But the experience effect still matters.  The music education student “music mentors” had no prior early childhood experience and were given a mere two-hour pre-service workshop to ready them for their roles.  Perhaps because this experience was offered to them so early in their careers, the students were very pleased with their learning in the placement. Dr. Register observed how much anxiety the Group 1 and 2 childcare providers evinced about being observed as music leaders.  The study very subtly hints that the youth and inexperience of the “music mentors” might have relaxed Group 3 caregivers enough to be receptive and flexible.  There were two factors that may have eased this experience for Group 3.  First, all caregivers in this group worked at the same facility, where the employer valued appropriate risk-taking in the service of continuing professional development.  Second, no “music mentor” was a lone so-called expert in the classroom: each was placed in a pair or trio of students who gave mutual feedback. This structure, chosen because of the students’ inexperience, may have, as a by-product, relaxed the classroom teachers: perhaps in seeing the students receive each other’s feedback, the caregivers’ anxiety about receiving and implementing feedback decreased.

 

In summary, this study is richly thought-provoking and promising.  While further research hones in more precisely on best practices, it may be in the best interest of children in childcare and early education situations if we music specialists provisionally: aim to serve all teachers within a single institution, provide them with ongoing in-class mentoring not just workshops, find ways to connect with teachers early in their careers or even before they enter the classroom for the first time, model receiving and implementing feedback eagerly, consider using music student interns as model learners, and “…[provide] training to classroom personnel and music education students simultaneously in order to build more immediate rapport” (p. 115).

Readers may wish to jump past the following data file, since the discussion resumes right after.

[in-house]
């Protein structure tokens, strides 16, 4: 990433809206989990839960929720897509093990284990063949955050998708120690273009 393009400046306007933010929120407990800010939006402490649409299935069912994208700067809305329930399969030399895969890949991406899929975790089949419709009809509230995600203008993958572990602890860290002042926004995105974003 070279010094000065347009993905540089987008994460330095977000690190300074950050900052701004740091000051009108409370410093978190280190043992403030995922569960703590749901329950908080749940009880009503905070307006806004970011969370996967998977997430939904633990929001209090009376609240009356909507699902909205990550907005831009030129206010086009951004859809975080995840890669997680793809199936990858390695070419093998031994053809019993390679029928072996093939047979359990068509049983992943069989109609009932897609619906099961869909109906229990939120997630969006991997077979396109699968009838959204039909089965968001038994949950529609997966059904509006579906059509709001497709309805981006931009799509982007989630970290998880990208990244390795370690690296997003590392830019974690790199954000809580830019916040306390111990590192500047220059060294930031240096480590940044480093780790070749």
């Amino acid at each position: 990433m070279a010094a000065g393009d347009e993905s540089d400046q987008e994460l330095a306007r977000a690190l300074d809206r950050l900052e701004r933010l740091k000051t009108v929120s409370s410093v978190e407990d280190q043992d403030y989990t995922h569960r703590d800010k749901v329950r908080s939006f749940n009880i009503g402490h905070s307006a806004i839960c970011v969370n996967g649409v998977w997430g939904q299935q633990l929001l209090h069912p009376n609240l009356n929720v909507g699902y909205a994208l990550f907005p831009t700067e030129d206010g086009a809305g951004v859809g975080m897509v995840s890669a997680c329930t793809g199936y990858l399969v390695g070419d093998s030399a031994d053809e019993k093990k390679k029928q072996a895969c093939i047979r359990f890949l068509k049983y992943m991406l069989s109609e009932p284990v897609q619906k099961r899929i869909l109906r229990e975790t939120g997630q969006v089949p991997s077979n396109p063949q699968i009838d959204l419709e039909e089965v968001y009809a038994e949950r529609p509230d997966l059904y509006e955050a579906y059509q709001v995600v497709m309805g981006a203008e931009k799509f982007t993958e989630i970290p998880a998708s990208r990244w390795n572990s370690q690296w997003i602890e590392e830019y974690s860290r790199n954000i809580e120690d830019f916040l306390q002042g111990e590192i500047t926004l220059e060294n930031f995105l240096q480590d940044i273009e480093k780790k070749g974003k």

References

de l’Etoile, S. (2001).  An in-service training program in music for child-care personnel working with infants and toddlers. Journal of Research in Music Education, 49, 6-20.

Ghaith, G., & Yaghi, H. (1997). Relationships among experience, teacher efficacy, and attitudes toward the implementation of instructional innovation.  Teaching and Teacher Education, 13, 451-458.

Haycock, K., & Robinson, S. (2001). Time-wasting workshops? Journal of Staff Development, 22, 16-18.